In one final example, several years ago, an Alaskan operator of several Goose aircraft withdrew them from service and offered them up for sale. In the advertisement for one of them, that operator claimed that among its other features, the aircraft included a “Viking MPD-7000 heavy-duty tailwheel castor” unit and “parts to convert it to retractable wingtip floats.” Both of those items caught my attention immediately because the actually “McKinnon” MPD-7000 tailwheel castor has never been approved for use on a basic or standard Grumman G-21A aircraft and of course too the STC for the retractable wingtip floats cannot be used without actual written permission from the current “holder” or owner of the STC in question, no. SA4-682 (or in conjunction with the gross weight increase to 9,200 lbs as well, no. SA4-1467.
I immediately contacted that Alaskan operator to ask them about both issues. I also took it upon myself to obtain copies of the formal records for the aircraft in question from the FAA archives in Oklahoma City. It turned out that in 1996, while it was owned by a different operator, an FAA Form 337 had been filed for a “major alteration” in which the original, “stock” Grumman part no. 66717 tail wheel fork assembly had been replaced with a “Viking Air Ltd.” (actually McKinnon) part no. MPD-7000-1 unit and the corresponding tailwheel assembly replaced with a larger Aerol part no. 78052 size 12.50 x 4.5 inch wheel. The reason for wanting to make that change is the fact that modern profile tires do not easily fit into the original, tapered Grumman fork assembly and they have to have their tread shaved to make them fit.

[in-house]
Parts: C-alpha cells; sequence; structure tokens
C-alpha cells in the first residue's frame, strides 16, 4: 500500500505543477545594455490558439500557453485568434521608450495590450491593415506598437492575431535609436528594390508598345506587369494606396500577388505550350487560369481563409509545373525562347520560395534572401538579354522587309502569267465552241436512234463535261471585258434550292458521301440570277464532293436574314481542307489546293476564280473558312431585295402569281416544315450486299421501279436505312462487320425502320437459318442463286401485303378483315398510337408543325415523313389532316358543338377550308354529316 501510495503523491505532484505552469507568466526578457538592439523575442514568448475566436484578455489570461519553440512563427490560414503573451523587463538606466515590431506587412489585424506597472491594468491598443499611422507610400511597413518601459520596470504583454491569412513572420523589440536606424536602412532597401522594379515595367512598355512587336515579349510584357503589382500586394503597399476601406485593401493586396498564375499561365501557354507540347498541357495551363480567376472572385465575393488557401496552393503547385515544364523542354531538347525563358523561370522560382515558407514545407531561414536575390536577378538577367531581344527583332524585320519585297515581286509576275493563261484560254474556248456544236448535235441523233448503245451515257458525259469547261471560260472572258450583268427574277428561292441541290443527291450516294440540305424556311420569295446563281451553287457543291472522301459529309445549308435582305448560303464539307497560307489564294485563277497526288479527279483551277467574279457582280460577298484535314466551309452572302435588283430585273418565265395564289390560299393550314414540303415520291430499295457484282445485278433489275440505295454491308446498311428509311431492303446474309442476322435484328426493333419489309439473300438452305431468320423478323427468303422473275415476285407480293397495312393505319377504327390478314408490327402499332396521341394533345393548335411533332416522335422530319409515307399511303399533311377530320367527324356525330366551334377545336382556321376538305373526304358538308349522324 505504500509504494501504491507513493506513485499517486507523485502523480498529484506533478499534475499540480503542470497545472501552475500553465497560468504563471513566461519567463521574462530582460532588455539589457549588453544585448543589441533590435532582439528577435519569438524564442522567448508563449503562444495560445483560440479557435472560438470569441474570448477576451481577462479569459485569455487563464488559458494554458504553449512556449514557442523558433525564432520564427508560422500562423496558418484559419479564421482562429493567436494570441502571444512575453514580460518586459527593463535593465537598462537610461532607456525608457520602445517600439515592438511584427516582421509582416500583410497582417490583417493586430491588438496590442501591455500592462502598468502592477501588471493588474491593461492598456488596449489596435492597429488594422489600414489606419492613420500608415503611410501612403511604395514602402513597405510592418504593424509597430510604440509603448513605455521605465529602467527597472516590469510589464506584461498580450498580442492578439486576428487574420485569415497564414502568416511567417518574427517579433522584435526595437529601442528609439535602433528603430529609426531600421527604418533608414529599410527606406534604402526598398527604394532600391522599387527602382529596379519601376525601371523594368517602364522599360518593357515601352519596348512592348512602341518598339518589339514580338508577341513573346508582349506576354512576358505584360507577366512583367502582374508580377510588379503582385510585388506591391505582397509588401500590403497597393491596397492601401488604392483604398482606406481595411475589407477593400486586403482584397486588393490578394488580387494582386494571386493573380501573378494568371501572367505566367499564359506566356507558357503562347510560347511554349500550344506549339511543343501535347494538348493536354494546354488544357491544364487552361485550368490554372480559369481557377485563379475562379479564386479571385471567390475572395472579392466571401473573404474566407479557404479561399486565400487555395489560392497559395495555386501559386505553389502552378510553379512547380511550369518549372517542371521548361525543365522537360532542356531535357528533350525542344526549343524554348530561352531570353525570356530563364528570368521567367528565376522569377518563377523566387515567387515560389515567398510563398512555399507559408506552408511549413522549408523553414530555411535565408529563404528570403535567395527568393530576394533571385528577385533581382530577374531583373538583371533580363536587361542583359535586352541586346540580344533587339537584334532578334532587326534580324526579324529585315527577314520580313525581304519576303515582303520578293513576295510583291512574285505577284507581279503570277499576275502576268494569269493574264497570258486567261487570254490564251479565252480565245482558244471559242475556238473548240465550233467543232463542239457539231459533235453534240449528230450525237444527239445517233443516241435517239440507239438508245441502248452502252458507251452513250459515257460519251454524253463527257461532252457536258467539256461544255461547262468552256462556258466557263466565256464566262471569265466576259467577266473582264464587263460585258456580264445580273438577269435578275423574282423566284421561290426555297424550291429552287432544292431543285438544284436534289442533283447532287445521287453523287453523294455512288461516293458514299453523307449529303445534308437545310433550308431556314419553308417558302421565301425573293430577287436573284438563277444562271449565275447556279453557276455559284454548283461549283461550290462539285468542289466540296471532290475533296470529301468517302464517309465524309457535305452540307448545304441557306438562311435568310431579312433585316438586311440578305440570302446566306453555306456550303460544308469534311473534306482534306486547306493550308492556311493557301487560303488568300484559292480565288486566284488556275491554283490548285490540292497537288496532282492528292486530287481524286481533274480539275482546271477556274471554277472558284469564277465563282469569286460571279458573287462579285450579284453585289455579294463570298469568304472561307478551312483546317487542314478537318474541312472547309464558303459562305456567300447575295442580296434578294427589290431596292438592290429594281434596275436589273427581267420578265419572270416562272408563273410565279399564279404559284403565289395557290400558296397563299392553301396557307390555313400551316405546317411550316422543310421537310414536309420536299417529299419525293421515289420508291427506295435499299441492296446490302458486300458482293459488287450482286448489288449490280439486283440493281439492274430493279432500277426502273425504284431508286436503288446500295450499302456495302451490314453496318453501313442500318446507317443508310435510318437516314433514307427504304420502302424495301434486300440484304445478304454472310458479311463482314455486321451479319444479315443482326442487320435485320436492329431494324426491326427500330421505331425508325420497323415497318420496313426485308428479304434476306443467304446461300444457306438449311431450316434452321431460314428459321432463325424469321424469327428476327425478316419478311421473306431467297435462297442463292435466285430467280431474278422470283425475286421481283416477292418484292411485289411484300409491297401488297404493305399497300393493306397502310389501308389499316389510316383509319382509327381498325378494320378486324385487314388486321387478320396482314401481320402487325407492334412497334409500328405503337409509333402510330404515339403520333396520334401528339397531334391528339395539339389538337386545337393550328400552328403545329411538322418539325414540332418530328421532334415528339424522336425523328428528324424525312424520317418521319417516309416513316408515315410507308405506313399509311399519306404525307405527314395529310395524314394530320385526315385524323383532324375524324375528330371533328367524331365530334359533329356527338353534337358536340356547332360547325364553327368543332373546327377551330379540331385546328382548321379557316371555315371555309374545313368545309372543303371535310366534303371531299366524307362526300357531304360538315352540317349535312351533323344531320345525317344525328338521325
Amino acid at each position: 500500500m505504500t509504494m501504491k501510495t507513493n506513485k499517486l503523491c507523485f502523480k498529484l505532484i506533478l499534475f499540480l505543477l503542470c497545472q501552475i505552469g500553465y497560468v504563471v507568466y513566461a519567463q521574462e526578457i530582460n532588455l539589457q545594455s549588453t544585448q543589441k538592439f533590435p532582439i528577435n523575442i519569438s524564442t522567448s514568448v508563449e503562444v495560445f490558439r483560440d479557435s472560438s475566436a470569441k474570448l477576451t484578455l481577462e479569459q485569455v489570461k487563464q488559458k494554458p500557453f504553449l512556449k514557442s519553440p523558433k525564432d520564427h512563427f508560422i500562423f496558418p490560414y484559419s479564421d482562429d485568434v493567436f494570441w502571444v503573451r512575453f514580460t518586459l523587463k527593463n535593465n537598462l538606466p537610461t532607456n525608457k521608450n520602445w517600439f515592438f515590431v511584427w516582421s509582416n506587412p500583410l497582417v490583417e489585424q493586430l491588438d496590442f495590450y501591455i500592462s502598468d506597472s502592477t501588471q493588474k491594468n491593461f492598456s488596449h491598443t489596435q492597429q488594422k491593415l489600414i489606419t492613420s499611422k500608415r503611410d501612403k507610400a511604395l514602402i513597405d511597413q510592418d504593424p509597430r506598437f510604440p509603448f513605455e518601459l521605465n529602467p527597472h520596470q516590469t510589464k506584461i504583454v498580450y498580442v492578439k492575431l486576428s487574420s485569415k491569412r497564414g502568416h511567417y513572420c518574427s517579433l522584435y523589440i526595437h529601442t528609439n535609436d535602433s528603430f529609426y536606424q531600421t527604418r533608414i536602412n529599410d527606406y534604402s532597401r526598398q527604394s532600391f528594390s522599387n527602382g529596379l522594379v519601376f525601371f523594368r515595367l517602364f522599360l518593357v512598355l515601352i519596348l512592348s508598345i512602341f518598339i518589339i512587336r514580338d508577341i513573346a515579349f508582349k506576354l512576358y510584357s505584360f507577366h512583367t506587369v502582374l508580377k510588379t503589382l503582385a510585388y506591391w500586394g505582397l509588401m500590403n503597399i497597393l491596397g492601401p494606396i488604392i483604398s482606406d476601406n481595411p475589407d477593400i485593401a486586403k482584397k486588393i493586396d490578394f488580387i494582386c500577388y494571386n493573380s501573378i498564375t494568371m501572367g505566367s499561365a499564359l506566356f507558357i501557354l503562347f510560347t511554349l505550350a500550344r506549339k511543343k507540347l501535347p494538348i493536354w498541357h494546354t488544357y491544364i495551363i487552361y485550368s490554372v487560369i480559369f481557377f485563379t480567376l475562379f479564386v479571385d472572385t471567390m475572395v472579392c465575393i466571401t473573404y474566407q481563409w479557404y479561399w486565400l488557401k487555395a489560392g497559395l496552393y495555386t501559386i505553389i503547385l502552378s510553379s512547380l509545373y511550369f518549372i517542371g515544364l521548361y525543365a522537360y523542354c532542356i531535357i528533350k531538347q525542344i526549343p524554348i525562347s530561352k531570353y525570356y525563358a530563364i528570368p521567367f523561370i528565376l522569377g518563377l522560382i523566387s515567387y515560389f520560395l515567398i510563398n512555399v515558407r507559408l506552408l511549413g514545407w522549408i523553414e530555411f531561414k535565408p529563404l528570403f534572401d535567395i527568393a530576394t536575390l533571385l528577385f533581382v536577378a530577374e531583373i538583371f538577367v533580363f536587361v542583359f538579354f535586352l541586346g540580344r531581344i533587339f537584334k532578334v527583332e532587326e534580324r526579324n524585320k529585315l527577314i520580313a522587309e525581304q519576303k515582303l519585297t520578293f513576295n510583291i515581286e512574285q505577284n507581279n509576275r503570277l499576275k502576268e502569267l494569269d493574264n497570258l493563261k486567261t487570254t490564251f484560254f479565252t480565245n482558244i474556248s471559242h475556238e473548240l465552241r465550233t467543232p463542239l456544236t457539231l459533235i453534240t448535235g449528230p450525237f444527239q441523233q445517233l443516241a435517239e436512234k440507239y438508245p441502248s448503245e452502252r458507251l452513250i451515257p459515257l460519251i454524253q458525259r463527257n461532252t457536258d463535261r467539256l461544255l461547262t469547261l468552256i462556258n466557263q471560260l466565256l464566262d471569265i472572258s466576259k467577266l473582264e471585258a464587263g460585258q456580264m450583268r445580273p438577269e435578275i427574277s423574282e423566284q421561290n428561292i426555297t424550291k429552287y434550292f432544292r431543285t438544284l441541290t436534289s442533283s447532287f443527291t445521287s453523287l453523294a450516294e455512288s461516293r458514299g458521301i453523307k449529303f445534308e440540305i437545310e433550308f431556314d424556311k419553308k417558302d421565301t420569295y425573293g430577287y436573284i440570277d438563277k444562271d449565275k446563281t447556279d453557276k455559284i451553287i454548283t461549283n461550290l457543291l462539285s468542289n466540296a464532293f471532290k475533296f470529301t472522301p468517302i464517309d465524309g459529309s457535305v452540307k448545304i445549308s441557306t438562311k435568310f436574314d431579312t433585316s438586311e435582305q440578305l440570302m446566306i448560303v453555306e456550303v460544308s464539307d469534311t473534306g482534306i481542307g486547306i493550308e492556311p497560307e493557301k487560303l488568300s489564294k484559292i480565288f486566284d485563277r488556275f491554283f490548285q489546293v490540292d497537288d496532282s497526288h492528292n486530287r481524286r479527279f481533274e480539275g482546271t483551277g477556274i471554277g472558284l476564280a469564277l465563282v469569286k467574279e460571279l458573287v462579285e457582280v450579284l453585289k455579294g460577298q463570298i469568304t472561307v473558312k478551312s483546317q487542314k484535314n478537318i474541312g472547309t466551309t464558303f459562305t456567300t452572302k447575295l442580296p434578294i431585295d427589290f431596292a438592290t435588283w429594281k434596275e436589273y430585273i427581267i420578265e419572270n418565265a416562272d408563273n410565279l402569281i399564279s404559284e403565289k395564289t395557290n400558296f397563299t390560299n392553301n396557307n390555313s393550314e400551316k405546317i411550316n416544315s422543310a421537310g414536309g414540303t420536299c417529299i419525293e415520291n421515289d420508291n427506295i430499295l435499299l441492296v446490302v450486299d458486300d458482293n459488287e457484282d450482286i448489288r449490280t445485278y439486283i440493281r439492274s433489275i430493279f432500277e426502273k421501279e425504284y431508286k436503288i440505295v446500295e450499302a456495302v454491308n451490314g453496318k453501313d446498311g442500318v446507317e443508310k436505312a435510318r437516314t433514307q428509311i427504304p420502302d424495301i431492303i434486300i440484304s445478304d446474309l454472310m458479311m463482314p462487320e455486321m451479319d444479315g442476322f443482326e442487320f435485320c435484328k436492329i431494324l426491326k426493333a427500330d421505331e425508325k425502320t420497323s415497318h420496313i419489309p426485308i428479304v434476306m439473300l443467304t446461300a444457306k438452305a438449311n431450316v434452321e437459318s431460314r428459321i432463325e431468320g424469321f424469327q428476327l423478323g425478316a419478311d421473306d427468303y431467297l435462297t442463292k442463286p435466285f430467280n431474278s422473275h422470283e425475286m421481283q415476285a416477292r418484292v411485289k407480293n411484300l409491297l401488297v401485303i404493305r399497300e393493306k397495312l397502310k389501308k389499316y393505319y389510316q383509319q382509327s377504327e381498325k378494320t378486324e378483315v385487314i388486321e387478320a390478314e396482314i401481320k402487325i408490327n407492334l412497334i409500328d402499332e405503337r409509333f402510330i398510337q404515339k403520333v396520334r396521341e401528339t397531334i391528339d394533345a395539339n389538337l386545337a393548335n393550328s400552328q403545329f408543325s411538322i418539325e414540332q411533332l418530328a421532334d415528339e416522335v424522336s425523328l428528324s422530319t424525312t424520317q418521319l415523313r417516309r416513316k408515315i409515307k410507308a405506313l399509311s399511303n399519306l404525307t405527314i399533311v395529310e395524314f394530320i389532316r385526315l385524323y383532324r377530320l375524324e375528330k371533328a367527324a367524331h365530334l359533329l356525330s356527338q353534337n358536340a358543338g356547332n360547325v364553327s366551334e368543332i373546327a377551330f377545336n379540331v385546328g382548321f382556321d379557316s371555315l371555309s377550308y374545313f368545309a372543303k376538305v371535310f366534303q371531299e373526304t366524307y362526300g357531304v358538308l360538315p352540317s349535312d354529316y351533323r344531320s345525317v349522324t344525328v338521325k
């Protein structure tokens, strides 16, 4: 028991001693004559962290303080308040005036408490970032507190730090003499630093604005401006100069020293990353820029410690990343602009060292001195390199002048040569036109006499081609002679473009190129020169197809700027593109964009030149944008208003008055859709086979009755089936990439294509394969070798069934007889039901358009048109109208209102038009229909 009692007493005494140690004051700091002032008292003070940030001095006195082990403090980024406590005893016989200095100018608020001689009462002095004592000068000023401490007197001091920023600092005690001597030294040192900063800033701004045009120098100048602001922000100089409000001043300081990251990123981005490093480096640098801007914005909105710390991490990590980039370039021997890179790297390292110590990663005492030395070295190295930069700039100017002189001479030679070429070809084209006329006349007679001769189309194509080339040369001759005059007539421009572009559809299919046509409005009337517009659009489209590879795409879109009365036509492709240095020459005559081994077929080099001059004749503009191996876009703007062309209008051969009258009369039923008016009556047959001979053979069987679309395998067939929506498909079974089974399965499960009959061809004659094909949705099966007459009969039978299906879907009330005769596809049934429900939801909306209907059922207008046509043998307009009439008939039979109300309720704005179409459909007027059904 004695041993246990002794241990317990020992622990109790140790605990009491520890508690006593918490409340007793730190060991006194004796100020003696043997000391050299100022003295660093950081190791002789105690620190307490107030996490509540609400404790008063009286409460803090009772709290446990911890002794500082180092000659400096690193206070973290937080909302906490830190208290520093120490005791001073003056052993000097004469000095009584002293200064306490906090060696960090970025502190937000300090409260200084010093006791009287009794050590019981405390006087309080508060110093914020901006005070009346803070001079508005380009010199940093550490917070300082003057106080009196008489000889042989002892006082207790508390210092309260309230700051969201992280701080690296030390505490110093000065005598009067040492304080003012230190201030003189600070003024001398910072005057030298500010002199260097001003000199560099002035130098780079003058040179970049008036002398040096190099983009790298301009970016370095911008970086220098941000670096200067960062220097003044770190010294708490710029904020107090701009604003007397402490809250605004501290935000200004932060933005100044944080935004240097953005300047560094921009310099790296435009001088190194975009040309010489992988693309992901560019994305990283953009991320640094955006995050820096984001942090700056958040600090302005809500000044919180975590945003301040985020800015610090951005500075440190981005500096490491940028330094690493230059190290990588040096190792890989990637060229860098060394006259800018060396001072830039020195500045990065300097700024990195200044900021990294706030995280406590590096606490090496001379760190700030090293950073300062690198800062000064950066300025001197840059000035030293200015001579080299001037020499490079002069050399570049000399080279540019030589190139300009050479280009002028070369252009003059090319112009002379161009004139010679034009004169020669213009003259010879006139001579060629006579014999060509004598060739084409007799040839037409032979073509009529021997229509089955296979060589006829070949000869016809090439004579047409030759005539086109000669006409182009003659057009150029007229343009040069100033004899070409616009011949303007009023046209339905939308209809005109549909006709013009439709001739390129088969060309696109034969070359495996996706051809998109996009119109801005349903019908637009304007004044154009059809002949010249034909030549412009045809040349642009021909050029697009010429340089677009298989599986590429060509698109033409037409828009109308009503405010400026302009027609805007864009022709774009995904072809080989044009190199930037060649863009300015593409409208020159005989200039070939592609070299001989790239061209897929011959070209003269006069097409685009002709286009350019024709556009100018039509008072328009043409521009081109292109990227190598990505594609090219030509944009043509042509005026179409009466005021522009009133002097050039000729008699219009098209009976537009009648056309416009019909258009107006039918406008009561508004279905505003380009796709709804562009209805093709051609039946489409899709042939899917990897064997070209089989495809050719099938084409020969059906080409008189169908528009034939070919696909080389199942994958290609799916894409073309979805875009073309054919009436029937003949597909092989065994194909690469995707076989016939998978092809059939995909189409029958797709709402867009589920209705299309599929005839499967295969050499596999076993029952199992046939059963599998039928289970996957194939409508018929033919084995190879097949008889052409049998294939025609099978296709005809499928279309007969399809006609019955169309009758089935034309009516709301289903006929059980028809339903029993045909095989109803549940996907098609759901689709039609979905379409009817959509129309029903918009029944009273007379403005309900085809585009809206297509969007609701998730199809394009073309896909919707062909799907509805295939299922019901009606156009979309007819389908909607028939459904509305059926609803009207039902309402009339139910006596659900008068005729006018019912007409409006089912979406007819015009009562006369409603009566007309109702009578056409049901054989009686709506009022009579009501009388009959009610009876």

While the work was finally certified by the FAA via a “field approval” it was done so on the basis of false pretenses – the claimed pre-existing Canadian DOT approvals no. “22480” and “22-80” as well as certifications per “SP-1335” and “4968/1” for a “partial installation of [McKinnon] STC no. SA1320WE. When I contacted Transport Canada and asked about the cited references, they claimed ignorance of them and that they were essentially “gobblety-gook” as far as they were concerned. Plus there is the fact that there is no such thing as a “partial installation” of an STC; you either install something fully in accordance with the instructions of the STC or not…AND then too there is also the not insignificant fact that McKinnon STC no. SA1320WE has absolutely nothing to do with a tailwheel!